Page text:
Updates, commentary, training and advice on immigration and asylum law
Look closer: our summary of the latest Home Office statistics
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Today is the latest publication of quarterly statistics on various parts of the immigration and asylum system, covering the period April to June 2023. The Home Office summary page is here but in my view their summaries should be used with some caution depending on what you are looking for.
Particularly in asylum, things are in such a state of flux that I find it a lot more useful to dig deep into the data table to identify trends rather than use the Home Office summary which tends to cover the past twelve months. Other periods are chosen as suits them (for example of resettlement where they tend to refer to numbers since 2015 presumably in an attempt to disguise the fact that these numbers have floored in recent years).
For example, see this Home Office chart:
In the summary, a drop in Albanian cases is referred to but no further information is given. This chart does not reflect the current position, which is that the top nationality making the crossing this year has been Afghans. There were 898 arrivals from Afghanistan and 28 Albanians in January to March this year, and 576 Afghans and 120 Albanians from April to June (table Irr_D01).
The point is that if there is an area that you particularly want to understand we recommend going to the raw data. We have done that in some but not all of the below (there are many many spreadsheets).
Starting with asylum, the overall backlog has increased, but not by much as for April to June 2023 applications (15,698) only slightly exceeded decisions (15,269). Since December 2022 the backlog as a whole has reduced from 136,233 to 134,046 in June 2023.
If the size of the backlog is levelling off then obviously that is good news, but it needs to start dropping considerably faster. On that note it is helpful to look at the size of the ‘legacy’ (i.e. claims made before 28 June 2022) backlog which is the cohort of cases that the PM has pledged to clear by the end of this year (four months to go!).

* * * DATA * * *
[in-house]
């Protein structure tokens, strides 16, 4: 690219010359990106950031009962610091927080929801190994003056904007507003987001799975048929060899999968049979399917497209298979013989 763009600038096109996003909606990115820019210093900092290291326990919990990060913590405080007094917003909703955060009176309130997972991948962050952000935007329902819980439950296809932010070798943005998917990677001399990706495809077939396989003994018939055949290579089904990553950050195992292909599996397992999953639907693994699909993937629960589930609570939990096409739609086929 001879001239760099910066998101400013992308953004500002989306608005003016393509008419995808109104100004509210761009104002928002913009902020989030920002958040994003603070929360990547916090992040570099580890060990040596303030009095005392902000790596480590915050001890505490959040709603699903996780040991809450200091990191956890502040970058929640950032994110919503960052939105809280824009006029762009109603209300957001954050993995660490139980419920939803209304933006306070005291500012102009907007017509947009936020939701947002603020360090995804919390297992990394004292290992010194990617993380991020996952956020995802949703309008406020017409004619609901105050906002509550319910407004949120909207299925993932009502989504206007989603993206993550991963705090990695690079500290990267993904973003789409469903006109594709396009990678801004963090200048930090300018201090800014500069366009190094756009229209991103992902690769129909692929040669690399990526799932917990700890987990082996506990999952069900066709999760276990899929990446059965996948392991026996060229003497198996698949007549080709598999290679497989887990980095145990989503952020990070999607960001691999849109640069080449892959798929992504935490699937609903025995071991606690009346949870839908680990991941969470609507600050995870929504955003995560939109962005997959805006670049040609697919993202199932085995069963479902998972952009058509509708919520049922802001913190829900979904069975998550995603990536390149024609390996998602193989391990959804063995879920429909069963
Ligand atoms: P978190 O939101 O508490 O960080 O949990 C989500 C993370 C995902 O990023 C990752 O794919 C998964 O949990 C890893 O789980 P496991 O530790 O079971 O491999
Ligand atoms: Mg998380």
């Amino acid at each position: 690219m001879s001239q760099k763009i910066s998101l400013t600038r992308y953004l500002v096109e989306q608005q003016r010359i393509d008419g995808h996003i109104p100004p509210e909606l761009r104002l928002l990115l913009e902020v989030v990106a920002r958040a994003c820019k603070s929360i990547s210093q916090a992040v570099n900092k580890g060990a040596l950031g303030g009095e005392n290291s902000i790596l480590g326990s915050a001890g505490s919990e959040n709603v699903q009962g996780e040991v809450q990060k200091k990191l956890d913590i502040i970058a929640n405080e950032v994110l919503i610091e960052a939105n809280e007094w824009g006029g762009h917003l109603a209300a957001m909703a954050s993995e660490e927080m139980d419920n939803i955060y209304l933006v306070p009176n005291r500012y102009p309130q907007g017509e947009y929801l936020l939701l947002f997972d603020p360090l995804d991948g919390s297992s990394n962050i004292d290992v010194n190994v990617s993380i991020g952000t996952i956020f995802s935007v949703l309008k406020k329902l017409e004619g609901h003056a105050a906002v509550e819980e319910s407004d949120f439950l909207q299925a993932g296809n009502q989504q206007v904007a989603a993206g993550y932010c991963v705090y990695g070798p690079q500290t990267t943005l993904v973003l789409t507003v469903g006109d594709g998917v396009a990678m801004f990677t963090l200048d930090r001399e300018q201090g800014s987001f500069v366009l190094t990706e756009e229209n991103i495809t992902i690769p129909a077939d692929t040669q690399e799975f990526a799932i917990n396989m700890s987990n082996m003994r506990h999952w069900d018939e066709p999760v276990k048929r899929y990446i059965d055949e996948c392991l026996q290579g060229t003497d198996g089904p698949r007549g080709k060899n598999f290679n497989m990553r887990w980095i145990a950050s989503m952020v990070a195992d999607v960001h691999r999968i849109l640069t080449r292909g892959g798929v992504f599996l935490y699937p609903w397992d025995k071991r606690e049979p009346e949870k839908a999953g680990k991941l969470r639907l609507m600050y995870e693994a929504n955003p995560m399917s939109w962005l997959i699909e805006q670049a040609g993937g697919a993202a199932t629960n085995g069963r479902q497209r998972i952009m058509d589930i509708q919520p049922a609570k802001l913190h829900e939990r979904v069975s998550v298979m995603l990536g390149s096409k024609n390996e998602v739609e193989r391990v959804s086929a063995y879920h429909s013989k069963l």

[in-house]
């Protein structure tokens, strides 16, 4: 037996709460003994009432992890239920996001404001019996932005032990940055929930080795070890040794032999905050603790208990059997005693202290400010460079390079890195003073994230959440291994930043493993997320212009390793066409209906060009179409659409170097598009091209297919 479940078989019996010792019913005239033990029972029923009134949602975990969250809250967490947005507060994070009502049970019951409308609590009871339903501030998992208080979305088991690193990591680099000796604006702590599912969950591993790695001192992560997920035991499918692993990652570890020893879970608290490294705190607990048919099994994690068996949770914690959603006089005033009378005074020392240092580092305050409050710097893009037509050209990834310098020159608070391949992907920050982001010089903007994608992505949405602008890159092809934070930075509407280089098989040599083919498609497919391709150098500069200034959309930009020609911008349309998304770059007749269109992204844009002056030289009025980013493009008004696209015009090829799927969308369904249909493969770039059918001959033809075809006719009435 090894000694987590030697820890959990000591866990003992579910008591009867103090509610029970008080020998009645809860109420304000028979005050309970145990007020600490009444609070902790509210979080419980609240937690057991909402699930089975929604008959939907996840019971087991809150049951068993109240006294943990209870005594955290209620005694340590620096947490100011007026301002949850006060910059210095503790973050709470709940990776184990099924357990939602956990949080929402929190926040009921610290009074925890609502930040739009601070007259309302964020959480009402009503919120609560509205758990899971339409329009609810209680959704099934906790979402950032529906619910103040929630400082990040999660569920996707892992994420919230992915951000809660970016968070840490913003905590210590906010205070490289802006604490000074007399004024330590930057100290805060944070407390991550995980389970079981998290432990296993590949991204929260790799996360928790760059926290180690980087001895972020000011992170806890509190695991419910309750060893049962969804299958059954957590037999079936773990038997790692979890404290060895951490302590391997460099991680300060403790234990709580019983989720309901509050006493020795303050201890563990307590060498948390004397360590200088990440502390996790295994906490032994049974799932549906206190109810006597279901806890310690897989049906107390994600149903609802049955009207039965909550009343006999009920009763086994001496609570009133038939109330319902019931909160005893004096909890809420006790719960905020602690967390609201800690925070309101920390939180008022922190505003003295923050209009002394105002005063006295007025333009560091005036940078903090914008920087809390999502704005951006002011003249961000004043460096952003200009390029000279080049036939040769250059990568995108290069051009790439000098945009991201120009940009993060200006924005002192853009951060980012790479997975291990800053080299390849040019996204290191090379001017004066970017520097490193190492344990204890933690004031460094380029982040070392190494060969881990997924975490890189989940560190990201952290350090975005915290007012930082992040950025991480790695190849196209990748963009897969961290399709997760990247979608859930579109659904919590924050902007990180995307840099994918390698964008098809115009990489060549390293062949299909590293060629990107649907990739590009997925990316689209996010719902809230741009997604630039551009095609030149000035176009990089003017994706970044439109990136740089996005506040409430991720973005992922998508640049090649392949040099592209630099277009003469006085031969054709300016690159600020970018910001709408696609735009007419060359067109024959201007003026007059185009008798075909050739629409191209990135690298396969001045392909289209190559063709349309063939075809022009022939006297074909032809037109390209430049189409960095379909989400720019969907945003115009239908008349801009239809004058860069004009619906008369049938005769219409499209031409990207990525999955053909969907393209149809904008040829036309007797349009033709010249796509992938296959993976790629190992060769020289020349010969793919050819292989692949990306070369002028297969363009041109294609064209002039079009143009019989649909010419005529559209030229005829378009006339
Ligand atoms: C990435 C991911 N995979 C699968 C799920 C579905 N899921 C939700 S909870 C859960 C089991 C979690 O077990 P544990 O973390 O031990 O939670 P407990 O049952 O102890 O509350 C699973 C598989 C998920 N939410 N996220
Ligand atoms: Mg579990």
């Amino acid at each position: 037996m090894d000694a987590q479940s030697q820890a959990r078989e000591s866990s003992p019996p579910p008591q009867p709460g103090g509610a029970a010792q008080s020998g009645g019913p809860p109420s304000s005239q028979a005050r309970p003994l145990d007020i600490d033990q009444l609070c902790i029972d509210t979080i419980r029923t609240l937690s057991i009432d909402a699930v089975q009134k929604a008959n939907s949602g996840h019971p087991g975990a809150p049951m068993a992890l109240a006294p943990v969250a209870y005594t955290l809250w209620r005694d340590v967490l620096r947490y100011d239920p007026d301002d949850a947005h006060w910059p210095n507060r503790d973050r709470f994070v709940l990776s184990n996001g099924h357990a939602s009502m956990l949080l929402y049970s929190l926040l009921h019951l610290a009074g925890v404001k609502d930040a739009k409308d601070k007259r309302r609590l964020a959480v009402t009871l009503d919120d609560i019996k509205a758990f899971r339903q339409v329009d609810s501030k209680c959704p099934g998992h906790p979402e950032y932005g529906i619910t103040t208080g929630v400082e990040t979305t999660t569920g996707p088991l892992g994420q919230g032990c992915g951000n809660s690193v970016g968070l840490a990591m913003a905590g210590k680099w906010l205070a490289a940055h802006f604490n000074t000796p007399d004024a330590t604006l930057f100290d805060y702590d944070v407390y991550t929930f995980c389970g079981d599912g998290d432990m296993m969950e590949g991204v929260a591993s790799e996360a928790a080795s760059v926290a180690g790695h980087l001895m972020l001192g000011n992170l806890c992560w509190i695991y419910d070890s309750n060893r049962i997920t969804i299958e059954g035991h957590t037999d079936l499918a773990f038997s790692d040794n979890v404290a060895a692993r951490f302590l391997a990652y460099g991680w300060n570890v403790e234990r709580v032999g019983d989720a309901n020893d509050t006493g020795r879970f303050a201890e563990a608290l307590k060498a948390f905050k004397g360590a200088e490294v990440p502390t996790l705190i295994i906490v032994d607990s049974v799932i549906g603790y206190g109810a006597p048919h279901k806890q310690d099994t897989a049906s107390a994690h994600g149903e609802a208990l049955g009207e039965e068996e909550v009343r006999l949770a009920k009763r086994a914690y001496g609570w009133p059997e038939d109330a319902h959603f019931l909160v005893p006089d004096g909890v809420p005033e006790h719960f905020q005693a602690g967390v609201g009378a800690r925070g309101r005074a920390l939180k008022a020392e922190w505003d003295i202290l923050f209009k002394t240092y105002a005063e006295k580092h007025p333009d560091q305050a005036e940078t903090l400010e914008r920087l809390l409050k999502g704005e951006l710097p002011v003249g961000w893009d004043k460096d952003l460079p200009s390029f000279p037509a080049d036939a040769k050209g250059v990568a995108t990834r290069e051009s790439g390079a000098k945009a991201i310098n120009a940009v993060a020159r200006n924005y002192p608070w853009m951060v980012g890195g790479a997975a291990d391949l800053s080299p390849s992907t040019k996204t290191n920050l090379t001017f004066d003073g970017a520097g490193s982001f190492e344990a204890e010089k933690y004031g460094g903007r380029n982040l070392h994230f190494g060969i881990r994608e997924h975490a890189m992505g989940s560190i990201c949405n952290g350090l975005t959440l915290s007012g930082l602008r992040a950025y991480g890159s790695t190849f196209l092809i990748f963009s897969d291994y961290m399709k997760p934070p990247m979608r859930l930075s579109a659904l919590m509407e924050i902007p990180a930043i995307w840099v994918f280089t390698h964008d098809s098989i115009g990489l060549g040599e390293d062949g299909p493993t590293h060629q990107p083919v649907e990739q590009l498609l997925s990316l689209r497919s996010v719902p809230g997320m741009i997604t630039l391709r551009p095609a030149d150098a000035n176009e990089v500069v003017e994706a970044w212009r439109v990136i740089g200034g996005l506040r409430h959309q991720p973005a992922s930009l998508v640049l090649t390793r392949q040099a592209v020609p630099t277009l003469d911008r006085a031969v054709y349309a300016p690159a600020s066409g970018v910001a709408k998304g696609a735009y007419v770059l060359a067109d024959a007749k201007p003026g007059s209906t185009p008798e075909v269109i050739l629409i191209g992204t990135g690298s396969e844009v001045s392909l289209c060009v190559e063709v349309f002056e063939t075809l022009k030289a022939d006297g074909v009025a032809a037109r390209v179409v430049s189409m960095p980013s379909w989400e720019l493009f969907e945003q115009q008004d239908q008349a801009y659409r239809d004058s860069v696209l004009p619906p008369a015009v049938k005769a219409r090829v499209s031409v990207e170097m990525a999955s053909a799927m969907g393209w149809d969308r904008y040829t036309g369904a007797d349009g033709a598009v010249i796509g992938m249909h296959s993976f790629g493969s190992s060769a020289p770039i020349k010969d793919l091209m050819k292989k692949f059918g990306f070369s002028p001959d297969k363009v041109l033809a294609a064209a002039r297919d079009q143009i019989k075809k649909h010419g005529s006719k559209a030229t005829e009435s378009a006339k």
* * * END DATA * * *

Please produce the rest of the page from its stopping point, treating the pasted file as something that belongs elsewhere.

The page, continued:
We can see from the above that the legacy backlog is dropping, but not at a rate that would mean these cases are all concluded by the end of the year. It currently stands at 67,870 cases, down from 90,358 at the end of December when the PM made his commitment. The ‘flow’ (claims made after 28 June 2022) cohort is at 66,176 which is a significant increase from the 45,872 cases at the end of December.
‘Concluded’ was a deliberate choice of words above, as not all cases are receiving decisions. This brings us on to withdrawals, which we have covered recently. Withdrawals have gone down slightly, from 6,068 in January to March this year to 5,810 in April to June. This drop seems to be due to lower number of Albanians being deemed withdrawn. In January to March 4,386 (or 72%) of withdrawals were Albanians but this has dropped to 3,425 (or 59%) for April to June. There has been an increase in withdrawals of asylum claims from countries which have a very high grant for asylum claims.
In fact, the grant rate for Eritreans was 100% for the year to June 2023, 99% for Syrians and 98% for Afghans.
The grant rate for initial asylum claims as a whole is 71% for the year to June 2023, this does not include appeals. The data for appeals for April to June 2023 was not published “due to ongoing work on a new case working system” so I have not included this.
On inadmissibility, again the Home Office summary disguises the true picture. It states that between 1 January 2021 and 30 June 2023 “there were 23 enforced removals of individuals considered for removal on inadmissibility grounds”. Looking at the data in table Asy_09a it can be seen that there have been no removals this year of anyone considered under the inadmissibility process. In year up to June 2023 there have been two.
Again on Afghan resettlement, the Home Office summary says that 21,526 people have been resettled or relocated through the two available schemes. The data shows that 60 Afghans were resettled in the period April to June 2023 (table Asy_D02).